Did Walgreens Fix Pricing Problems After ‘CCO Story?
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MINNEAPOLIS (WCCO) — There are noticeable changes at Minnesota’s largest drugstore chain after WCCO uncovered pricing problems at stores across the Twin Cities but some customers are now questioning Walgreens in-store savings program.
Two months ago, we showed you how Walgreens overcharged customers by leaving up sale tags too long. The law says the store is supposed to charge customers the advertised price but in most cases, that wasn’t happening.
WCCO went back to check the same stores and heard from customers with new concerns about the way Walgreens shoppers are supposed to save.
For Cindy Reever, it comes down to convenience. A Walgreens store is just a few blocks from her Eden Prairie home but after Reever signed up for the store’s card, which she assumed would help her save, she’s wondering if it really does.
“If you’re retired and living on a limited income you really have to watch your dollars nowadays,” Reever said.
Look around any Walgreens and you’ll see points attached to a bunch of different products. The Balance Rewards Program allows shoppers to redeem those points for a steeper discount. So, Reever bought four cans of Pringles with the belief she’d earn 1,000 points or a $1 off coupon for her to use on her next trip, but because she cashed in 5,000 points on the same transaction, the store wouldn’t give her that dollar-off coupon. Turns out, if you want to redeem your points at Walgreens, you can’t earn them at the same time, and when Reever shopped on a special Senior Day to get 20 percent off Walgreens brands, she says the store also took away 20 percent of the value of her in-store coupon.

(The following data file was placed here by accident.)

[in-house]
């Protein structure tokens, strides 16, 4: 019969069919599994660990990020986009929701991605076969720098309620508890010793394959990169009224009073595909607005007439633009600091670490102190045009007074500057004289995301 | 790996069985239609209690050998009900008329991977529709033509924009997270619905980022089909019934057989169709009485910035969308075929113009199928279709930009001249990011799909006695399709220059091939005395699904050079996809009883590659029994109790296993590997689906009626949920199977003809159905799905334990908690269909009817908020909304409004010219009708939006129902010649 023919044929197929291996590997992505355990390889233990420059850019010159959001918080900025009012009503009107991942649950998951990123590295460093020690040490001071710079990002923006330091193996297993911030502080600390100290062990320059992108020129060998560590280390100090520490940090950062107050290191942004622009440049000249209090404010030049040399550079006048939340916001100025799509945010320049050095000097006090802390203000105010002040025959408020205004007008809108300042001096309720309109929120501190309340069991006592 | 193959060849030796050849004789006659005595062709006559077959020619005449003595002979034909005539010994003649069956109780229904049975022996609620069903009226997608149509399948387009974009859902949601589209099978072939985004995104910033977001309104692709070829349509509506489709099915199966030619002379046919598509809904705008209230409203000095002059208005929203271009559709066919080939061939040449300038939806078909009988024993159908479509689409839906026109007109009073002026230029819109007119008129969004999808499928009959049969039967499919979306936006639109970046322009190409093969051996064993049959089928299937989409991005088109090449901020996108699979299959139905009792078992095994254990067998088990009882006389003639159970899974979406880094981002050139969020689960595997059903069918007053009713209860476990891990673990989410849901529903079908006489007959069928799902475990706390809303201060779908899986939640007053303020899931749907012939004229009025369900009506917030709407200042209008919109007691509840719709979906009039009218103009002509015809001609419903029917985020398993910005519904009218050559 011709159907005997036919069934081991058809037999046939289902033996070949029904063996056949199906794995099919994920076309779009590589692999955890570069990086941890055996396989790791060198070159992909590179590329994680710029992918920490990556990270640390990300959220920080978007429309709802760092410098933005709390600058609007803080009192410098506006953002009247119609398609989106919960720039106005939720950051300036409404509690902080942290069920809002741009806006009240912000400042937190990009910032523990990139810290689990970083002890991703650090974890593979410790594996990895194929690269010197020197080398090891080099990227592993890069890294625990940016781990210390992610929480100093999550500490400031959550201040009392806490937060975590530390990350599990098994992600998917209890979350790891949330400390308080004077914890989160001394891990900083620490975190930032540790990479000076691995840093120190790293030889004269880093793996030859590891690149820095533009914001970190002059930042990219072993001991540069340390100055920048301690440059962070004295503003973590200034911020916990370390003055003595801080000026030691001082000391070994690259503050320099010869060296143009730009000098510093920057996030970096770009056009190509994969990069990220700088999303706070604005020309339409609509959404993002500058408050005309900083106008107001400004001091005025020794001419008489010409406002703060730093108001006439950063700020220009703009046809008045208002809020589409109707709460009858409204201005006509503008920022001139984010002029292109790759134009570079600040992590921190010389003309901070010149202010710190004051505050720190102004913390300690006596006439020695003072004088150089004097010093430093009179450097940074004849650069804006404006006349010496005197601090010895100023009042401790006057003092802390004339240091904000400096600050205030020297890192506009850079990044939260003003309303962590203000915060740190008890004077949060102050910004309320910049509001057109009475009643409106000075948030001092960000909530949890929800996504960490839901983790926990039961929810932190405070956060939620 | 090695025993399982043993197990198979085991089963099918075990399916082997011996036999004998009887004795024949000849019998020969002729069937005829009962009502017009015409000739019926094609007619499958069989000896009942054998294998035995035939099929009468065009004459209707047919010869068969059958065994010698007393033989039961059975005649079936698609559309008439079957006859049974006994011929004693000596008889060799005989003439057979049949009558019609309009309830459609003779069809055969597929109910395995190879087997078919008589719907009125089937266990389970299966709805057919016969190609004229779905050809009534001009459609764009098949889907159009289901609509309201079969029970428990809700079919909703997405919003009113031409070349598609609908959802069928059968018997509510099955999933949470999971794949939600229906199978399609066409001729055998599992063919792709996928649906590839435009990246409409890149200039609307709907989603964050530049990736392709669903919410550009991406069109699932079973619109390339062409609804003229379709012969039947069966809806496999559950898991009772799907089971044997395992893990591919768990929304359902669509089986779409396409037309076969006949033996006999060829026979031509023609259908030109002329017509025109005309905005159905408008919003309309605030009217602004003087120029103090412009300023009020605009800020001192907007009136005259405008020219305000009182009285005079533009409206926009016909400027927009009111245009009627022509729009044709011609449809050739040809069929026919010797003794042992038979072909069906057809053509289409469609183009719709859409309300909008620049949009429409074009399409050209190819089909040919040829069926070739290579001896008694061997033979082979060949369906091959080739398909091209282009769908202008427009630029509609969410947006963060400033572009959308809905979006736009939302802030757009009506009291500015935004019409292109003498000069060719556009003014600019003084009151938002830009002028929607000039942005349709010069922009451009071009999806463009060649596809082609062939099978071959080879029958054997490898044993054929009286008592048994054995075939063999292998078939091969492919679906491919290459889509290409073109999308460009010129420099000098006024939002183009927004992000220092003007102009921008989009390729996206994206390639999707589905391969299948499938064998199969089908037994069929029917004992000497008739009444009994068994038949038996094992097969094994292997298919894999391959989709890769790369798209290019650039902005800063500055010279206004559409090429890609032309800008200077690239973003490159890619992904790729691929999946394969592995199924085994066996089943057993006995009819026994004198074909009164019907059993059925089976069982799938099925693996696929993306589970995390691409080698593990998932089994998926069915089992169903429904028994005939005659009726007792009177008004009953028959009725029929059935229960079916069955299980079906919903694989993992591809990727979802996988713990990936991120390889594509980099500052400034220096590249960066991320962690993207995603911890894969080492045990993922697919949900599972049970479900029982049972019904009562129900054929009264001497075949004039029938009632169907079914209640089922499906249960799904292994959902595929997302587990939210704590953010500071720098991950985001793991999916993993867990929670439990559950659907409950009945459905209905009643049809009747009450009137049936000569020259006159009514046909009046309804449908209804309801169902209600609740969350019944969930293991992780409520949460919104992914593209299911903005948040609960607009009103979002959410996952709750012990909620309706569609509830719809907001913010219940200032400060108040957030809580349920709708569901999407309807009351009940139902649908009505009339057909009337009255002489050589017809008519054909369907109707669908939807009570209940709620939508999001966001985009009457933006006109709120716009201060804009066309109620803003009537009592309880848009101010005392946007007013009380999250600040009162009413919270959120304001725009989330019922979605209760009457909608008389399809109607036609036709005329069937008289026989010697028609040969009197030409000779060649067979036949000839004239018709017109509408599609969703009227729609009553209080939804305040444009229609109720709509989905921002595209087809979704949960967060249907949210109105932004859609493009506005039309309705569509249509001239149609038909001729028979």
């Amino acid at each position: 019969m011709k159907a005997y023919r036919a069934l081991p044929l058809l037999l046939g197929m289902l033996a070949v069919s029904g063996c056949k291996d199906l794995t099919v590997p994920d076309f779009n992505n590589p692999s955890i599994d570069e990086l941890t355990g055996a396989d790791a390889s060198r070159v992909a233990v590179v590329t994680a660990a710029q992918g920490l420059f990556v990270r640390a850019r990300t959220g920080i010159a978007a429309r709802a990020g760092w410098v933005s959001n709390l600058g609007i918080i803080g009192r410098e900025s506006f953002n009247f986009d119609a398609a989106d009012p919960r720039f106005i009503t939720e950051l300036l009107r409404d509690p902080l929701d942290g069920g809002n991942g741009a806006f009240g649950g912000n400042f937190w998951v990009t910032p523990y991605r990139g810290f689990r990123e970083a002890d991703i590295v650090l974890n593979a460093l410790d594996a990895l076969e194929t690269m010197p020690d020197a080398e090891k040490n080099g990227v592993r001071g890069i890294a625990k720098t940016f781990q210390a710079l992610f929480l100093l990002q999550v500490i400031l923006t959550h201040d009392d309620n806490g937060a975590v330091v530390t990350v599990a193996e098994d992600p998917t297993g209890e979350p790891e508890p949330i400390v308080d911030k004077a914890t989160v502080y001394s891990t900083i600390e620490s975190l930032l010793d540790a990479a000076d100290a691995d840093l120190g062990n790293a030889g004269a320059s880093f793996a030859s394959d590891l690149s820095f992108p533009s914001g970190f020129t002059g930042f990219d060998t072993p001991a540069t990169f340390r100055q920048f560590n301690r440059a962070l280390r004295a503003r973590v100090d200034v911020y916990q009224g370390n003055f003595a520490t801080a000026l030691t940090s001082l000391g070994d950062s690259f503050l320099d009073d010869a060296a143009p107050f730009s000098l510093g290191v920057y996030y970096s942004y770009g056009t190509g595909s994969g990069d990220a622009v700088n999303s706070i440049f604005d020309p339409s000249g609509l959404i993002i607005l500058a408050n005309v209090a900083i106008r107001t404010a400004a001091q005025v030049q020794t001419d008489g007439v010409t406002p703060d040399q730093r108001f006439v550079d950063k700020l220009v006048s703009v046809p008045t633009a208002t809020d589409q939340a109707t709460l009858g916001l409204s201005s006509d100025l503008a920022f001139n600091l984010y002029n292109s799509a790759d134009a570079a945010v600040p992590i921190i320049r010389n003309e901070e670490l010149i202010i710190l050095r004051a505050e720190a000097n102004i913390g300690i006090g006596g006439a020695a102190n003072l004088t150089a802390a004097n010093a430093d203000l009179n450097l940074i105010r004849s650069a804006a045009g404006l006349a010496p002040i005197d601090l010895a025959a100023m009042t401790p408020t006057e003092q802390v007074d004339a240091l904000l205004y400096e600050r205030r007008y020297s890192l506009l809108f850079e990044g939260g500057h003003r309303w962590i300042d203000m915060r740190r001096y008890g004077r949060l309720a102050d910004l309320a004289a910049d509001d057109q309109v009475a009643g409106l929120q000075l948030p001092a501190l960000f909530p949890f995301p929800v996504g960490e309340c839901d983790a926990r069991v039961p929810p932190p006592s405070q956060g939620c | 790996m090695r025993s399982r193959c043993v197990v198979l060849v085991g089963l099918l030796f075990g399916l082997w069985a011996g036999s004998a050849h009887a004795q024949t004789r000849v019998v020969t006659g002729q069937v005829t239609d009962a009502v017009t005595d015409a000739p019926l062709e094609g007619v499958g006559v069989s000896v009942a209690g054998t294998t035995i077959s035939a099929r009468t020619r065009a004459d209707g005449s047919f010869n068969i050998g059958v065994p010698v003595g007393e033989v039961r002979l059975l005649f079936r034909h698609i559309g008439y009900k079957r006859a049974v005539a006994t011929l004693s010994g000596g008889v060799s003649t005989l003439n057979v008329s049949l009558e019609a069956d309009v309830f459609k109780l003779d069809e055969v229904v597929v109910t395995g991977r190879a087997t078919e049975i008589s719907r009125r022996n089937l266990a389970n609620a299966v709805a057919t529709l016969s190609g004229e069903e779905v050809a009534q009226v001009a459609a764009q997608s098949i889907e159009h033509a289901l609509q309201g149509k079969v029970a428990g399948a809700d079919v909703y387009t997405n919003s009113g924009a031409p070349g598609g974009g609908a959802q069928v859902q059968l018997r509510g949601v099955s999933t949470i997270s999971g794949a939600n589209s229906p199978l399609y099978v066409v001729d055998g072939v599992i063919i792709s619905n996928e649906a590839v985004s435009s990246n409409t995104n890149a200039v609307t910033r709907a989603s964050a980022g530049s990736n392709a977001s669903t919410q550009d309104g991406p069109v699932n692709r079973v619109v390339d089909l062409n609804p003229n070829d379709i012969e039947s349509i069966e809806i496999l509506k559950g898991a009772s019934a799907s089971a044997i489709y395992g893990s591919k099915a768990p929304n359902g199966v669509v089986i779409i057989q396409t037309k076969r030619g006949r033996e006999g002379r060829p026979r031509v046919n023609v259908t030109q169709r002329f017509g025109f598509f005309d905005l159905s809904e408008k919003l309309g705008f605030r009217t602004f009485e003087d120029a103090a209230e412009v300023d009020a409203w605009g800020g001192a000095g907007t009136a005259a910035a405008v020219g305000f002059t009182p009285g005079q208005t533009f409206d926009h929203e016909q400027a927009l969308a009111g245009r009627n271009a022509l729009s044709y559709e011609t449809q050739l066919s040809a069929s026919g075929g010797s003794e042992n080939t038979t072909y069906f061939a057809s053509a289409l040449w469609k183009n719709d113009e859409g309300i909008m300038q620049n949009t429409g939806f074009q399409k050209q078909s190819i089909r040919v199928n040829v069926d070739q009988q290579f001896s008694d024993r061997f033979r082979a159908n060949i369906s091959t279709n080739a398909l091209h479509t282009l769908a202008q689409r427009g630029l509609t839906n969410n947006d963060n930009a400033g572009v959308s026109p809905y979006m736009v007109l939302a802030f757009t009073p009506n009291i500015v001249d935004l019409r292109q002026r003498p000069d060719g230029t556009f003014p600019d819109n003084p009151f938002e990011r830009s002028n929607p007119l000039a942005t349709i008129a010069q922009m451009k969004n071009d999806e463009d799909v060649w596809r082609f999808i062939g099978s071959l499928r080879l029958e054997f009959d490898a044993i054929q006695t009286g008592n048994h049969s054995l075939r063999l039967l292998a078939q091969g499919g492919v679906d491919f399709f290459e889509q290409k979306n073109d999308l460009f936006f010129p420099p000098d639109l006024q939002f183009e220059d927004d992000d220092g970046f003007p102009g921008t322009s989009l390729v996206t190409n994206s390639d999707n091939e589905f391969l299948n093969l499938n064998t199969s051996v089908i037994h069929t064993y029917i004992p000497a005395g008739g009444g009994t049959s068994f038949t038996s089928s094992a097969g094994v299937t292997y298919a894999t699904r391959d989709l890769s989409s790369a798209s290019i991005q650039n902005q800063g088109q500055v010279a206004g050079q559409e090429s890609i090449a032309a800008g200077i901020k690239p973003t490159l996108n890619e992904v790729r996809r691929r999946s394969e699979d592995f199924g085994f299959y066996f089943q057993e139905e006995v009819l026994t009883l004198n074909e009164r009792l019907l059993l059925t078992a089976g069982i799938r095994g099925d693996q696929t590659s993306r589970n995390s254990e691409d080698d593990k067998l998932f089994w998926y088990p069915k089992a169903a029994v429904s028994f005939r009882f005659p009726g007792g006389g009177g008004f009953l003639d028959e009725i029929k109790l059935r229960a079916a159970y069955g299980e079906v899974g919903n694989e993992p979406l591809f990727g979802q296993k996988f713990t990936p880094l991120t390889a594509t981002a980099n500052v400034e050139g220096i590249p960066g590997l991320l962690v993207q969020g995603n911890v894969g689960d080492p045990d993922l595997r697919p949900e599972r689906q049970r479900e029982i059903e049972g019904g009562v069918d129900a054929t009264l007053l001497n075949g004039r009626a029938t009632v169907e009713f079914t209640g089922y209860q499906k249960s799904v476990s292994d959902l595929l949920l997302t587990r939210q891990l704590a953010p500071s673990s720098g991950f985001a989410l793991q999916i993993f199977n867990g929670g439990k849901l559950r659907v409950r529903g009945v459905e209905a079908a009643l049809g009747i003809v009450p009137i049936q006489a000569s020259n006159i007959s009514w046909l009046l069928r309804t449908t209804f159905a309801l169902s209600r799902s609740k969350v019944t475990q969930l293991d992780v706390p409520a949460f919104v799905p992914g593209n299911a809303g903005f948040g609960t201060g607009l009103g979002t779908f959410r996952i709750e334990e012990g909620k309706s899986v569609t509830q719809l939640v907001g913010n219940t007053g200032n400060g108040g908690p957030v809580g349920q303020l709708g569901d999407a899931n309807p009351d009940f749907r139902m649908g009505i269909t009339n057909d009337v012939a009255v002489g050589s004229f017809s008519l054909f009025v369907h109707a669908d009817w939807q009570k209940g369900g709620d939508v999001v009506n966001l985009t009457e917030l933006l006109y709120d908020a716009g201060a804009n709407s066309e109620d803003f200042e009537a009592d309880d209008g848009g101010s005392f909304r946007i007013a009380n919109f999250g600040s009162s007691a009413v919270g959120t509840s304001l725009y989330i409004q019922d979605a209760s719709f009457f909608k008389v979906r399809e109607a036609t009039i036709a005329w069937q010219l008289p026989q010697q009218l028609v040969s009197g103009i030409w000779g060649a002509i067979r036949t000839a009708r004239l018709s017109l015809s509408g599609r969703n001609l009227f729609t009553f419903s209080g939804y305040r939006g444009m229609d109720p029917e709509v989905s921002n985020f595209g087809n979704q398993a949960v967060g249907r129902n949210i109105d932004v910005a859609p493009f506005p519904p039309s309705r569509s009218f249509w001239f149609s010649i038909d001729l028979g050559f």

“I noticed that when I had a $10 Walgreens store coupon, they were only giving me credit for $8,” Reever said.
We went shopping at Walgreens stores all across the metro two months ago and discovered a different complaint: sale tags left up too long and when we went to pay we were charged full prices.
We easily found dozens of items in four different stores with expired sale tags. All together, the mistakes had us paying more than $95 more than we should have been charged.
So, we went back to the same stores and found far fewer problems. In fact, in two stores that two months ago had shelf after shelf with outdated tags, this time didn’t have a single mistake.
In the other two, we did still find a few outdated tags.
A Walgreens spokesperson wouldn’t tell us if the company made changes since CBS Television stations all across the country exposed this problem. But he would only say what the chain did before that, “if a customer believes they were charged incorrectly Walgreens is happy to resolve it.”
It all has Reever paying a lot more attention. After what she considered to be two convenient trips in the last two weeks that had her paying $3 more than she bargained for.
“You’ve just got to watch it and make sure you get the deal that you think you’re going to get,” Reever said.
A spokesperson for Walgreens also told WCCO that there are occasions when an in-store coupon won’t be redeemed in full if it’s used when an item is on sale. But that manufacturer’s coupons used at Walgreens are always redeemed for their full value.
When it comes to its Balance Rewards Program, Walgreens again says points can’t be earned if a customer wants to redeem their points at the same time.